As Australia heads towards the fourth winter of the pandemic, we have once again started seeing an increase in the level of COVID circulating. With this comes an increased risk of infection and serious illness.
Elderly people living in aged care are one of the groups facing the greatest risk.
But the latest figures from the federal health department show that to May 24 just over 40% (42.9%) of aged care residents estimated eligible for a booster vaccination have had their latest shot and are fully vaccinated.
If we also take into account immunity gained through recent infection in the past six months, just over half (50.4%) of aged care residents are estimated to have adequate levels of immunity.
Although numbers have increased considerably in the past few weeks, this is plainly far from ideal.
It’s been heartbreaking
Earlier in the pandemic, I was briefly part of the Victorian Aged Care Response Centre, set up to coordinate the response to the COVID surge in residential facilities. I was part of the team that collected, collated and interpreted COVID data used to inform the public health response.
What we witnessed in aged care then, and since, has been nothing short of heartbreaking.
Our inability to adequately protect aged care residents in the early part of the pandemic was undoubtedly one of our biggest pandemic failures.
I saw firsthand that this was not due to a lack of effort. The reality was there were just too many factors thwarting our ability to bring outbreaks under control in this uniquely challenging setting.
Since then, aged care residents have continued to die from COVID during the Omicron era. Since January 2022 COVID has accounted for about 5% of all deaths in residential aged care.
Why booster shots are so critical
Maintaining high levels of immunity by being up to date with COVID boosters is vital for protecting this vulnerable cohort from serious outcomes this winter.
Age, existing chronic illnesses and weaker immune systems are just some of the reasons why this group is most vulnerable.
Not only do vaccines protect against severe illness, they reduce the likelihood of passing COVID on to others in this high-risk environment.
And with higher rates of COVID transmission in the community, we’ll likely see more active outbreaks in residential aged care facilities. This highlights how important it is to see more residents receive their booster shots.
COVID fatigue, vaccine distribution
It’s not entirely clear why COVID booster rates in aged care are so low.
There may be some COVID vaccine fatigue. Residents and their families may have tuned out to public health messages about the importance of vaccination and keeping up to date with booster shots. But how much of an issue this is in aged care is hard to measure.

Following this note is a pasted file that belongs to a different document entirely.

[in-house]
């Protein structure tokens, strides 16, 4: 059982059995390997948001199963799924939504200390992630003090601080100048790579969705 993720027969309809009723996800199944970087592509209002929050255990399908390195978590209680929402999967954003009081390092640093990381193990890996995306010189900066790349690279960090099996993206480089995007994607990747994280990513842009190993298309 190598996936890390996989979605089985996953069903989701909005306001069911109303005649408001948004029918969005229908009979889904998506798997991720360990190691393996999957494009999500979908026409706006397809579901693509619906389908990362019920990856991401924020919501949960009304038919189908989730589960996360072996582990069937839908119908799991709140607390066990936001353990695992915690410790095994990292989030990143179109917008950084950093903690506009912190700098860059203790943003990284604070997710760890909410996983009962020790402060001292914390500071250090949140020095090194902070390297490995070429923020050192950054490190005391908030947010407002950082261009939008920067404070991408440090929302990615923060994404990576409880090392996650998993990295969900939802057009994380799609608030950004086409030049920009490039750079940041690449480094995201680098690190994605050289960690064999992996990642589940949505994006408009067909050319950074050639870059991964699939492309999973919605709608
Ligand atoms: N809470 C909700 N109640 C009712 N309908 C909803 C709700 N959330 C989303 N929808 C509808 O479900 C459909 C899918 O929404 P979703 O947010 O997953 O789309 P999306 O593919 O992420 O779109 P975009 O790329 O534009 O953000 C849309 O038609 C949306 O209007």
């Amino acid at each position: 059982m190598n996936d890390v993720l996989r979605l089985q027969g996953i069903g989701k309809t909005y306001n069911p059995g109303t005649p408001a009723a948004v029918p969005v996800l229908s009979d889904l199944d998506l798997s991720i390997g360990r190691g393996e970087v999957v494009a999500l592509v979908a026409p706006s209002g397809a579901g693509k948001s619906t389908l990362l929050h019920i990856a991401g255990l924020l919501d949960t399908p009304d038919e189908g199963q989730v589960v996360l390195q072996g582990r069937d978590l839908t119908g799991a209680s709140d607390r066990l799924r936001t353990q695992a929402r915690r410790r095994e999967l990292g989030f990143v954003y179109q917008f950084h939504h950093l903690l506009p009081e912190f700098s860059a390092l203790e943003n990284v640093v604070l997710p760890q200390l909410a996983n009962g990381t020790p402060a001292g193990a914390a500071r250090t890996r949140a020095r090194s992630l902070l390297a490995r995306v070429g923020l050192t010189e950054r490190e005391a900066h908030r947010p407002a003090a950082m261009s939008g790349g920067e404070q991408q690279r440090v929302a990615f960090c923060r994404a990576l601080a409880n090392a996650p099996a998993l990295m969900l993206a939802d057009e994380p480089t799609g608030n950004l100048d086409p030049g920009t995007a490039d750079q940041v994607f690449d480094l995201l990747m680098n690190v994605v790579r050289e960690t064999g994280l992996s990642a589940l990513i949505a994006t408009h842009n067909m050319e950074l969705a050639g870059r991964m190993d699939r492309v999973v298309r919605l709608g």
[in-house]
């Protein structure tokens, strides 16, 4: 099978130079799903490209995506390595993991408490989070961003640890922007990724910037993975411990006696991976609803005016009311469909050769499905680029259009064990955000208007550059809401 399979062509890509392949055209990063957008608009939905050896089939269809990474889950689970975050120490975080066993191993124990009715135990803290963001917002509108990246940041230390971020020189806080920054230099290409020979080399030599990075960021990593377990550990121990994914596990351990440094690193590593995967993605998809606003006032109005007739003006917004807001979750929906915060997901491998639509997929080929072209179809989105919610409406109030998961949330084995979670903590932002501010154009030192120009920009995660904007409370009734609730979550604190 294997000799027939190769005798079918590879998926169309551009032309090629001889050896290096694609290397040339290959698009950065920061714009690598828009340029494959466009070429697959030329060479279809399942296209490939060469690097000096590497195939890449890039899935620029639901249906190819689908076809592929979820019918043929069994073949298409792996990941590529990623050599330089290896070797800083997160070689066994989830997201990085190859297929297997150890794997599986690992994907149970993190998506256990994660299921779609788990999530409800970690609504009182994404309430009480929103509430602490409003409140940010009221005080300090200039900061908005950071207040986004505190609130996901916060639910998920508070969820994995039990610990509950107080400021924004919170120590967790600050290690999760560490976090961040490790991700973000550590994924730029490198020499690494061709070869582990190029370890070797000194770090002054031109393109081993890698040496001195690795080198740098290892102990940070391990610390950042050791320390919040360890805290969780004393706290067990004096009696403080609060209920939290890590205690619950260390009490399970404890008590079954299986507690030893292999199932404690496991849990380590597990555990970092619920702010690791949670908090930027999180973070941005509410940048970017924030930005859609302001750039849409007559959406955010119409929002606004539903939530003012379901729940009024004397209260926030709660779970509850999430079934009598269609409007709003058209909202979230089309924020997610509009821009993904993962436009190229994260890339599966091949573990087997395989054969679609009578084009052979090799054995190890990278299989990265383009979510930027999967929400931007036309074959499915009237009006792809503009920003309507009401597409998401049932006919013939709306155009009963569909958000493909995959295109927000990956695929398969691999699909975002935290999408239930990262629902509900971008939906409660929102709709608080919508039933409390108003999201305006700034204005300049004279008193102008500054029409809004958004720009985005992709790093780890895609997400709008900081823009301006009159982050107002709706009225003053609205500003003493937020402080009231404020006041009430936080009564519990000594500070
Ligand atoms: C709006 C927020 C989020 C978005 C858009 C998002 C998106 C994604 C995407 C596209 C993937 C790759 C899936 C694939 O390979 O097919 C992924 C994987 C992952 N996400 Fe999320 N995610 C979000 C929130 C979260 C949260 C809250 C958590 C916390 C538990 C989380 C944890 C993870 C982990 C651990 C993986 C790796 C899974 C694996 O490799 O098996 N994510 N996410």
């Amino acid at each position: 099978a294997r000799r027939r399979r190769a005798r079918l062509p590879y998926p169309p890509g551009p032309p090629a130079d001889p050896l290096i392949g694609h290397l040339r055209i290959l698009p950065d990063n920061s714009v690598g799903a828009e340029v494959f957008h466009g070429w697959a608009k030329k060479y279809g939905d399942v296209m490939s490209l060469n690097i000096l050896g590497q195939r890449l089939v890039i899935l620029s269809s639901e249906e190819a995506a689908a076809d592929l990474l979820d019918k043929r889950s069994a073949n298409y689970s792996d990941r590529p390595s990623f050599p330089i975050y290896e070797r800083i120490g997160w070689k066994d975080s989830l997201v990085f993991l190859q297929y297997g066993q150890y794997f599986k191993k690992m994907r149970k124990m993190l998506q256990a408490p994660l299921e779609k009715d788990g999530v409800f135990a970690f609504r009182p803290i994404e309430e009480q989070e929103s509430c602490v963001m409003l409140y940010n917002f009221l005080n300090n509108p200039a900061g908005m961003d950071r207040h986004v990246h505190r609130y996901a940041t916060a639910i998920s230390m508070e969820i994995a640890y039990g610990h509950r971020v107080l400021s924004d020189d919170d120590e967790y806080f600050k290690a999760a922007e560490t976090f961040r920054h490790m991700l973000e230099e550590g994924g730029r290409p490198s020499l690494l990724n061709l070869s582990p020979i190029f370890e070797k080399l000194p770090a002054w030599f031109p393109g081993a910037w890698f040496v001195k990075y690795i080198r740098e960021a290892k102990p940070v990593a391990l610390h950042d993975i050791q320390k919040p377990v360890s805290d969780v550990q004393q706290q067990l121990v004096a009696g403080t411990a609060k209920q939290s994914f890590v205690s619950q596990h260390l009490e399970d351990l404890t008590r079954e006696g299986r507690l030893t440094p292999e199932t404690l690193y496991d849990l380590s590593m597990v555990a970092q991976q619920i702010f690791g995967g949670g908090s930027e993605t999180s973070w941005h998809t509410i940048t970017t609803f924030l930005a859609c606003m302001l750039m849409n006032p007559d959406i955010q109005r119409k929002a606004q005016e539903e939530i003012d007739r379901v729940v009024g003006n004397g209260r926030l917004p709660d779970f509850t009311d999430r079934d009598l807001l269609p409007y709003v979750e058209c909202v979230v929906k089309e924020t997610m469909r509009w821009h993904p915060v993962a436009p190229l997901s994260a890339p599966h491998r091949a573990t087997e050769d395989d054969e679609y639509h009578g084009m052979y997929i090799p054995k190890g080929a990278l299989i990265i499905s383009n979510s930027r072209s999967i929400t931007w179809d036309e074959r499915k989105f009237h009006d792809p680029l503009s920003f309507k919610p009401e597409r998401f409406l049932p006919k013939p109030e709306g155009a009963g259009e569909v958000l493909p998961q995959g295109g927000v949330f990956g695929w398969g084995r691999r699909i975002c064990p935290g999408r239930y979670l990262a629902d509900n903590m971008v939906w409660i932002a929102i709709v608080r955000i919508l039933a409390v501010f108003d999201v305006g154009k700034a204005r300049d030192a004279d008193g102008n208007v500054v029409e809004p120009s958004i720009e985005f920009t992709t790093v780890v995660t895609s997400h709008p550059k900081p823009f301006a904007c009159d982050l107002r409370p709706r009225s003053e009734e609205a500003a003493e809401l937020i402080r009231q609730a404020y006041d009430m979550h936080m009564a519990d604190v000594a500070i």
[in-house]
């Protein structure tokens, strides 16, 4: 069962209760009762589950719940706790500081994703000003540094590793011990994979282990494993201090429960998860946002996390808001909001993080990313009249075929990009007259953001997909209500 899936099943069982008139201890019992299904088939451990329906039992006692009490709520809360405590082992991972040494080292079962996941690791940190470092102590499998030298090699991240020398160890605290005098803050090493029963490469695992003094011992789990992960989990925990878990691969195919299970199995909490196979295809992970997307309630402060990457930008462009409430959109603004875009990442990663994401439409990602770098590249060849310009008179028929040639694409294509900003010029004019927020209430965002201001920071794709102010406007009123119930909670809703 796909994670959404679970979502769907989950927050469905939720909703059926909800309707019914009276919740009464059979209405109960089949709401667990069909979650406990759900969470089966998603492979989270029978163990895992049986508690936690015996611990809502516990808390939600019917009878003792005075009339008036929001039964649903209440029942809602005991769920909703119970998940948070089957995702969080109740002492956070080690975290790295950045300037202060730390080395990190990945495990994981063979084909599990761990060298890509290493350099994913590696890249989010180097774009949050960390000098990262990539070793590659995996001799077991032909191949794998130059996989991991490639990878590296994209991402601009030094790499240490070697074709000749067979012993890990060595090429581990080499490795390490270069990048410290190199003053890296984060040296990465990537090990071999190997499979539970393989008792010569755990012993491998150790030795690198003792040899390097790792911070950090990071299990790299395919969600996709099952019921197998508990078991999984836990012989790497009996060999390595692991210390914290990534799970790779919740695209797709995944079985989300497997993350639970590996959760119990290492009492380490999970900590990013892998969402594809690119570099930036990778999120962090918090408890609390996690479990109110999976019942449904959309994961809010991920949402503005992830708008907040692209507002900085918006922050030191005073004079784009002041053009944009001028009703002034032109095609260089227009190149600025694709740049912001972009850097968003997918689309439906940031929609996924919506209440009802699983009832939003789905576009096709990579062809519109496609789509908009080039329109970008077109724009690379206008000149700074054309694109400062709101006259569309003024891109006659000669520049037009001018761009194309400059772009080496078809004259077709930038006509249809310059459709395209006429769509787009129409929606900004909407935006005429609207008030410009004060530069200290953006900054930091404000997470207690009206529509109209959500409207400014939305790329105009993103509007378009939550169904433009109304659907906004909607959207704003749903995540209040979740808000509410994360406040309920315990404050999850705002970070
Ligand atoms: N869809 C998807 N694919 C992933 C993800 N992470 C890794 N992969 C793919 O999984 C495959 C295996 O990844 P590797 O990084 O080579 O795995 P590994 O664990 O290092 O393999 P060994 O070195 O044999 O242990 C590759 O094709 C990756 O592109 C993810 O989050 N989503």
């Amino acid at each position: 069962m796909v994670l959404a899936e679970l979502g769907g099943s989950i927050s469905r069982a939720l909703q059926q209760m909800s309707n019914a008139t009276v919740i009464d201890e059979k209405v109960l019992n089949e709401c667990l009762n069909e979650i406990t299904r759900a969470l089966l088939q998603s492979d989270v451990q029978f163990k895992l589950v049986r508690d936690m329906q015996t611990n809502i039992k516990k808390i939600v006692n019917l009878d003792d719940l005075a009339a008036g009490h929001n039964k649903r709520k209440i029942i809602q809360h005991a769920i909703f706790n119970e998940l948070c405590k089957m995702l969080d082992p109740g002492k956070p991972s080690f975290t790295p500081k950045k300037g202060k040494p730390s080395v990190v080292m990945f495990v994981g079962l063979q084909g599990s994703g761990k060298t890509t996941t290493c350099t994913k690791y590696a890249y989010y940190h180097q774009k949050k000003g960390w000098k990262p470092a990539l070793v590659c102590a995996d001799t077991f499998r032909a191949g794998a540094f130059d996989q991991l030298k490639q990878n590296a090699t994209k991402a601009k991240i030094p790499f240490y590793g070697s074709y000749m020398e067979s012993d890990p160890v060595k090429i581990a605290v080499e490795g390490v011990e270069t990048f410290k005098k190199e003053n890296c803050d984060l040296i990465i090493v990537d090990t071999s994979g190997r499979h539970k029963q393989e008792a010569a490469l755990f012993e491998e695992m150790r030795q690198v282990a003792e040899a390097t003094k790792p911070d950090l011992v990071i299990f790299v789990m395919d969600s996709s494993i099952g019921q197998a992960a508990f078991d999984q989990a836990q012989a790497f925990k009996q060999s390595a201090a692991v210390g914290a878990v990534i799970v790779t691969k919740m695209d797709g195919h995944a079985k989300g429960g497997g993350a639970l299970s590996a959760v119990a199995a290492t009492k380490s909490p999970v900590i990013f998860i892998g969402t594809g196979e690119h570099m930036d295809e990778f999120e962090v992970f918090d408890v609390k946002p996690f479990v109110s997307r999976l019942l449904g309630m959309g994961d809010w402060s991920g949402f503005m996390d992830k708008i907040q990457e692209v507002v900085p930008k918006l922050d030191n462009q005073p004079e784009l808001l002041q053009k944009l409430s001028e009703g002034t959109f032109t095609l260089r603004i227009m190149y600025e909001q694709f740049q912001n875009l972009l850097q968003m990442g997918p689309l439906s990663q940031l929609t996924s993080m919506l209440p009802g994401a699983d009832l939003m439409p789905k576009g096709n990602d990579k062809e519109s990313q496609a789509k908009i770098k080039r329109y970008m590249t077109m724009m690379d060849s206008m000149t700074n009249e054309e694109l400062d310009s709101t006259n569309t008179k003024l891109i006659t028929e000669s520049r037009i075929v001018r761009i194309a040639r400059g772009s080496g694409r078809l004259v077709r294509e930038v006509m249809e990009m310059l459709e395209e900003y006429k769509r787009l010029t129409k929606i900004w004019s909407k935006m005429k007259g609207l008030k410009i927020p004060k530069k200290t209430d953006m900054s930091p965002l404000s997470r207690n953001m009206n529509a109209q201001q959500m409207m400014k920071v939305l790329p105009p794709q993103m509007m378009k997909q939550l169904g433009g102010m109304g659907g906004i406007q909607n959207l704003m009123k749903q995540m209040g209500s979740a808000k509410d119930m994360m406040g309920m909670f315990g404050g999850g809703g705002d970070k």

Changes in the way COVID vaccines are delivered to aged care may have also played a role. Early in the pandemic, vaccine delivery was coordinated federally. However, now aged care centres are responsible for ensuring residents have access to the recommended COVID vaccine, with primary health-care providers, such as GPs and pharmacists, administering the shots.
We’ve tried incentives
Health departments and health workers are well aware of the need to adequately protect aged care residents as we head towards winter.
In February 2023, incentive payments for eligible health workers to go into residential aged care facilities to administer COVID vaccines were streamlined and increased.
In April 2023, the federal health department’s chief medical officer, and the aged care quality and safety commissioner issued a joint letter to aged care providers with advice on preparing for winter, including a reminder about COVID vaccination.
The federal government has also called on Primary Health Networks – bodies responsible for coordinating delivery of primary health care in their regions – to encourage them to support residential aged care homes across Australia to arrange COVID vaccination clinics.
This is all positive and sensible. Yet, we still haven’t seen a huge spike in COVID booster rates as we reach the end of May. That is concerning.
We mustn’t forget flu vaccines
As we enter the colder months, influenza also poses a significant threat for aged care residents.
So promoting COVID and influenza vaccination in aged care should go hand-in-hand this year, and for the foreseeable future.